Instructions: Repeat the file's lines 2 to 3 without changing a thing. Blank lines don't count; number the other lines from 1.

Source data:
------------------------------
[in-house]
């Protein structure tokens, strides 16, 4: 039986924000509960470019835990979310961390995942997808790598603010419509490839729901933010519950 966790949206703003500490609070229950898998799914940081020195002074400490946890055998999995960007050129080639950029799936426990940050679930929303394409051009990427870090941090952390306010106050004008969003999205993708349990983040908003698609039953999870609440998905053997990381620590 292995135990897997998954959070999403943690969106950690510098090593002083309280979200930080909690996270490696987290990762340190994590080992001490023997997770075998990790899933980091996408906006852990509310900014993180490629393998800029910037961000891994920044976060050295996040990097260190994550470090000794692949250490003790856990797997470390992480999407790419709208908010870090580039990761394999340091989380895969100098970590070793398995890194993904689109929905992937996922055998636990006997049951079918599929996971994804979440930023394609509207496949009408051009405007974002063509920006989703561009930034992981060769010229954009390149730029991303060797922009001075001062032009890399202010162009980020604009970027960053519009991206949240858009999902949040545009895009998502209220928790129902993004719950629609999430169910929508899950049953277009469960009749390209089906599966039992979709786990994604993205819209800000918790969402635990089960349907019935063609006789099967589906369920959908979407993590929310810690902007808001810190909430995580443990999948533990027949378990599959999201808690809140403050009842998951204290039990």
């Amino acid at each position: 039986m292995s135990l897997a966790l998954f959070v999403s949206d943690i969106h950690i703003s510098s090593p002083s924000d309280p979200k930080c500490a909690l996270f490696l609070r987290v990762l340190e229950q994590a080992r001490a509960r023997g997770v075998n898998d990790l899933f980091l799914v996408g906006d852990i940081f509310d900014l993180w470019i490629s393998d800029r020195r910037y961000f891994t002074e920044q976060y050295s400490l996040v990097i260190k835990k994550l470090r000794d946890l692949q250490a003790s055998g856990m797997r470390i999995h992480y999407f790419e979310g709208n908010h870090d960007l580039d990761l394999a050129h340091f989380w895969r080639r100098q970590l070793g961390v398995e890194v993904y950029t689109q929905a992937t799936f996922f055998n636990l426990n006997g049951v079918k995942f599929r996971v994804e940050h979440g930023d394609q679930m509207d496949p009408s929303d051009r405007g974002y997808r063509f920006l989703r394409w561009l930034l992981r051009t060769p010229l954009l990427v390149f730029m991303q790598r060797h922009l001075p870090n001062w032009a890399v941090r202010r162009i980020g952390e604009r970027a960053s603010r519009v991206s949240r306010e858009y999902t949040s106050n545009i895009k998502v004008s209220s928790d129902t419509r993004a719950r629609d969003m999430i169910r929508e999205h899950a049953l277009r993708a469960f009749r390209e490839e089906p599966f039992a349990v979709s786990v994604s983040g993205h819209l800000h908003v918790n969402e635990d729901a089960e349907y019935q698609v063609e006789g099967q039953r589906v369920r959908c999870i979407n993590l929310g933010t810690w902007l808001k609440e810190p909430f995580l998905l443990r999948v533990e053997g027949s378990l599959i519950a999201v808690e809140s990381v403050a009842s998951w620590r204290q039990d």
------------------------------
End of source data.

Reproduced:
């Protein structure tokens, strides 16, 4: 039986924000509960470019835990979310961390995942997808790598603010419509490839729901933010519950 966790949206703003500490609070229950898998799914940081020195002074400490946890055998999995960007050129080639950029799936426990940050679930929303394409051009990427870090941090952390306010106050004008969003999205993708349990983040908003698609039953999870609440998905053997990381620590 292995135990897997998954959070999403943690969106950690510098090593002083309280979200930080909690996270490696987290990762340190994590080992001490023997997770075998990790899933980091996408906006852990509310900014993180490629393998800029910037961000891994920044976060050295996040990097260190994550470090000794692949250490003790856990797997470390992480999407790419709208908010870090580039990761394999340091989380895969100098970590070793398995890194993904689109929905992937996922055998636990006997049951079918599929996971994804979440930023394609509207496949009408051009405007974002063509920006989703561009930034992981060769010229954009390149730029991303060797922009001075001062032009890399202010162009980020604009970027960053519009991206949240858009999902949040545009895009998502209220928790129902993004719950629609999430169910929508899950049953277009469960009749390209089906599966039992979709786990994604993205819209800000918790969402635990089960349907019935063609006789099967589906369920959908979407993590929310810690902007808001810190909430995580443990999948533990027949378990599959999201808690809140403050009842998951204290039990």
């Amino acid at each position: 039986m292995s135990l897997a966790l998954f959070v999403s949206d943690i969106h950690i703003s510098s090593p002083s924000d309280p979200k930080c500490a909690l996270f490696l609070r987290v990762l340190e229950q994590a080992r001490a509960r023997g997770v075998n898998d990790l899933f980091l799914v996408g906006d852990i940081f509310d900014l993180w470019i490629s393998d800029r020195r910037y961000f891994t002074e920044q976060y050295s400490l996040v990097i260190k835990k994550l470090r000794d946890l692949q250490a003790s055998g856990m797997r470390i999995h992480y999407f790419e979310g709208n908010h870090d960007l580039d990761l394999a050129h340091f989380w895969r080639r100098q970590l070793g961390v398995e890194v993904y950029t689109q929905a992937t799936f996922f055998n636990l426990n006997g049951v079918k995942f599929r996971v994804e940050h979440g930023d394609q679930m509207d496949p009408s929303d051009r405007g974002y997808r063509f920006l989703r394409w561009l930034l992981r051009t060769p010229l954009l990427v390149f730029m991303q790598r060797h922009l001075p870090n001062w032009a890399v941090r202010r162009i980020g952390e604009r970027a960053s603010r519009v991206s949240r306010e858009y999902t949040s106050n545009i895009k998502v004008s209220s928790d129902t419509r993004a719950r629609d969003m999430i169910r929508e999205h899950a049953l277009r993708a469960f009749r390209e490839e089906p599966f039992a349990v979709s786990v994604s983040g993205h819209l800000h908003v918790n969402e635990d729901a089960e349907y019935q698609v063609e006789g099967q039953r589906v369920r959908c999870i979407n993590l929310g933010t810690w902007l808001k609440e810190p909430f995580l998905l443990r999948v533990e053997g027949s378990l599959i519950a999201v808690e809140s990381v403050a009842s998951w620590r204290q039990d």